Named WearSens, the close-fitting metal necklace determines the type of food a person eats by measuring the vibrations generated during swallowing and digesting of the food.
As a substance travels down the throat, it creates tremors that can be tracked on the skin around the neck. With its piezoelectric sensors, the necklace is sensitive to mechanical changes and records the vibration, Popular Science reports.
Each type of food produces a distinct vibration, so the device is able to discern between the vibrations resulting from a person eating something soft like mashed potatoes and something crunchy like a packet of chips.
As the device determined what type of food a person ingests, and how much food is consumed, the information is then sent to user’s smartphone app.
As vibrations vary in intensity from person to person, each individual device needs to be calibrated for the specific characteristics of the person wearing it.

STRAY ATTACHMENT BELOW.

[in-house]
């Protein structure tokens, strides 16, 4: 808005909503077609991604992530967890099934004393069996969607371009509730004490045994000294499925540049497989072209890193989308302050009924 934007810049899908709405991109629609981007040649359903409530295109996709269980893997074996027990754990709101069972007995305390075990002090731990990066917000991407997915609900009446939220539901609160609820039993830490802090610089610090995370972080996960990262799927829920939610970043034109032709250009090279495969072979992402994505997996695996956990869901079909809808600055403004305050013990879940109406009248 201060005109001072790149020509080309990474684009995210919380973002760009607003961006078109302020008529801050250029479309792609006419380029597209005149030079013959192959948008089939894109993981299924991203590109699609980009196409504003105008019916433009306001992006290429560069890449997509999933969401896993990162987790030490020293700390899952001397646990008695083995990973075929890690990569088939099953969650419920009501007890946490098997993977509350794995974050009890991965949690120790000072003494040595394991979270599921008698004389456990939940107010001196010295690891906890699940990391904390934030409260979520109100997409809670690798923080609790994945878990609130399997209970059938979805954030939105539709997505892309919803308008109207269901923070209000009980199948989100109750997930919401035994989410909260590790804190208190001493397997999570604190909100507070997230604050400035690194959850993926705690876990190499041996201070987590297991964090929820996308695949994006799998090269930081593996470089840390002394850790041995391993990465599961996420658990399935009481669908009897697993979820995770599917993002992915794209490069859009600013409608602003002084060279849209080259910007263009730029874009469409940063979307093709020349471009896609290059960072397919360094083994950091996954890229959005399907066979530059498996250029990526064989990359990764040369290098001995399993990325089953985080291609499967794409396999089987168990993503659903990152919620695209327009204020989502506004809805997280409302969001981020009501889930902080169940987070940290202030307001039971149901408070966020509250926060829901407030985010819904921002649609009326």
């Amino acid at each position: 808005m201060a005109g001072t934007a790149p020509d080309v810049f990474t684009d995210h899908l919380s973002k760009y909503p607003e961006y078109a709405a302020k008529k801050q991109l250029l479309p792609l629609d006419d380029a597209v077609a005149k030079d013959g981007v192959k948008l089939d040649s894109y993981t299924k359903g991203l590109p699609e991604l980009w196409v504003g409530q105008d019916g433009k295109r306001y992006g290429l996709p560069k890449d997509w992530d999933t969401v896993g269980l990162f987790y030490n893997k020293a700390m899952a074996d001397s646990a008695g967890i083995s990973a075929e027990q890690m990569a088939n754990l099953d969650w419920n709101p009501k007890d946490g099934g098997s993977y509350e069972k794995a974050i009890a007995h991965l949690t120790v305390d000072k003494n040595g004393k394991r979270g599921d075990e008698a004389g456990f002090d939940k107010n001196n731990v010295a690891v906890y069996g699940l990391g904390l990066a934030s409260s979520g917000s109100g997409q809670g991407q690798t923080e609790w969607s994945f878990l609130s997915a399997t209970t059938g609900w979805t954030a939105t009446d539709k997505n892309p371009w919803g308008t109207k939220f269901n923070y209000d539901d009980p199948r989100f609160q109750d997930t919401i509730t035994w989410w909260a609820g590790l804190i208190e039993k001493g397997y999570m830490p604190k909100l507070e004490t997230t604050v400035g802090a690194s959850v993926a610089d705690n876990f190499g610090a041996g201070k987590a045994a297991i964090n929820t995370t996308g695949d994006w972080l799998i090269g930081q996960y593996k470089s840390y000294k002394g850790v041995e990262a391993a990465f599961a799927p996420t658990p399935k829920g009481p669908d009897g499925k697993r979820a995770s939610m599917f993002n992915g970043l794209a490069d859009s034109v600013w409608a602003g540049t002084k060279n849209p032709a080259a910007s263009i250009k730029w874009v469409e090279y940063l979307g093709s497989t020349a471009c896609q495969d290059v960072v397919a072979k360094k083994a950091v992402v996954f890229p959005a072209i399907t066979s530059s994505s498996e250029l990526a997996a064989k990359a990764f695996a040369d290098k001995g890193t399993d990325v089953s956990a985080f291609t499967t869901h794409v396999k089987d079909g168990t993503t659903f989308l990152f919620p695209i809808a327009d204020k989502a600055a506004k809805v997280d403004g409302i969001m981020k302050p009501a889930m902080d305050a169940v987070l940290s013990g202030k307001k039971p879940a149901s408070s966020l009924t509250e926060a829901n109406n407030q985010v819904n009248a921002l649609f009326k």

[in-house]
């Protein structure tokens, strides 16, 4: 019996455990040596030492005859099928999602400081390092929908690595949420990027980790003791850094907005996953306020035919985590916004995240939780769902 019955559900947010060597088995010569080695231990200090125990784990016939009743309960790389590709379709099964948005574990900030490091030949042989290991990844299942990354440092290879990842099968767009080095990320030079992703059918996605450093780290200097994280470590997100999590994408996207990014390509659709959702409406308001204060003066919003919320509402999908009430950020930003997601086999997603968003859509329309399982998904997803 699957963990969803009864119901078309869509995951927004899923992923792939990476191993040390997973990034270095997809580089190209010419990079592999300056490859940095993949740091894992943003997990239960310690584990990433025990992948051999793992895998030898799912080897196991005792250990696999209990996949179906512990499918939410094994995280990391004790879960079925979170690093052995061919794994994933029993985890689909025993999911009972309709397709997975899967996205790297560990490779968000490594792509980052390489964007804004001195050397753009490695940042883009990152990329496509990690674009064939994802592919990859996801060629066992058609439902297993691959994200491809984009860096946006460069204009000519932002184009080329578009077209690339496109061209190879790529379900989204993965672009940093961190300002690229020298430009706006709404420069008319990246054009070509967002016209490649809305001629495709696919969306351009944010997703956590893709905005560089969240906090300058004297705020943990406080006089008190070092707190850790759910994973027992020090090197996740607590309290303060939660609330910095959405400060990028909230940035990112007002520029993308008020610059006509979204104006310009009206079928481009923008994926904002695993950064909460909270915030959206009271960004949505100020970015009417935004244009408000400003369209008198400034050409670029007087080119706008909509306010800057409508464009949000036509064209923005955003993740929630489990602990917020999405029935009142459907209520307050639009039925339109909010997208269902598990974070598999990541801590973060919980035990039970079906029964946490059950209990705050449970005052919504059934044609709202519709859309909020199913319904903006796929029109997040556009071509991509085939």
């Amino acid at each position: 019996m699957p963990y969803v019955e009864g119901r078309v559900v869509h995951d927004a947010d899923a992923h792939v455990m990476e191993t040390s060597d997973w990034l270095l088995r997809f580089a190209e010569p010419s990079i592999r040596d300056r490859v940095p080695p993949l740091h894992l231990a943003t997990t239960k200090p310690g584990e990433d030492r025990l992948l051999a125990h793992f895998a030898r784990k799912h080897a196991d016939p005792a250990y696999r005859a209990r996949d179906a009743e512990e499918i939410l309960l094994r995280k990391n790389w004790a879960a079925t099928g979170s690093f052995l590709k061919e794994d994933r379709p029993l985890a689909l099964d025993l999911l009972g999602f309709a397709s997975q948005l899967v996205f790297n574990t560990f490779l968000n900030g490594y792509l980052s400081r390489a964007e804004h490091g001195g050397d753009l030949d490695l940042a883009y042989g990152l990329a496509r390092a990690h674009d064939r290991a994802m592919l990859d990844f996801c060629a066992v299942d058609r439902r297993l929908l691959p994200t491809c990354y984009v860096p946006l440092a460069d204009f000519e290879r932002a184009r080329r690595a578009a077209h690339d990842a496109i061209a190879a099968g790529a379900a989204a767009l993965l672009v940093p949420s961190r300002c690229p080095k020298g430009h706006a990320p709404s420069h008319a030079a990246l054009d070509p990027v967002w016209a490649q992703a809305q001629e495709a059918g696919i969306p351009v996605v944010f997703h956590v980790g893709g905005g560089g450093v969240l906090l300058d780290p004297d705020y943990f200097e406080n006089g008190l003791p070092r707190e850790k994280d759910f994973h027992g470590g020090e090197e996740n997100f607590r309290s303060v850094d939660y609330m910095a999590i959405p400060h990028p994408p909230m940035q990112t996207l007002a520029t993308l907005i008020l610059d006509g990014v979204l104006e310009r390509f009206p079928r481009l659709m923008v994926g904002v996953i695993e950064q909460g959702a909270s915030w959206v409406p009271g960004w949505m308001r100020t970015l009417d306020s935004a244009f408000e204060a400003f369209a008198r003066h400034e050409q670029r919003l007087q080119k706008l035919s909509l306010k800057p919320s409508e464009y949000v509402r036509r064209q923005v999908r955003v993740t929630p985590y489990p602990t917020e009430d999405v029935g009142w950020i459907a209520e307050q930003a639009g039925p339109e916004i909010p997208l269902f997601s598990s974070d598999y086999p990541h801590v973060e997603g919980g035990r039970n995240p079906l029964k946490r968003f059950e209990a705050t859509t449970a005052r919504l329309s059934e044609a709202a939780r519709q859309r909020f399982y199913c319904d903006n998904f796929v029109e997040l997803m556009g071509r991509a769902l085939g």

“To personalise the device, we ask a new wearer to eat a 3-inch (7.6-centimetre) Subway sandwich and then sip down a 12-ounce (350-millilitre) drink,” UCLA electrical engineer and co-developer Majid Sarrafzadeh told Popular Science.
The findings were published in IEEE Sensors Journal.
The study indicates the device can distinguish between solid and liquid food 90 percent of the time, while in 75 percent of cases the device successfully distinguished between hard and soft foods.
The device is described as an “innovative wearable nutrition monitoring system”, saying that it will offer “unprecedented visibility into individual nutritional wellness”, according to the information on its website.
Additional research on WearSens could determine whether a person is smoking cigarettes or consuming pills, with opens new directions beyond monitoring nutrition.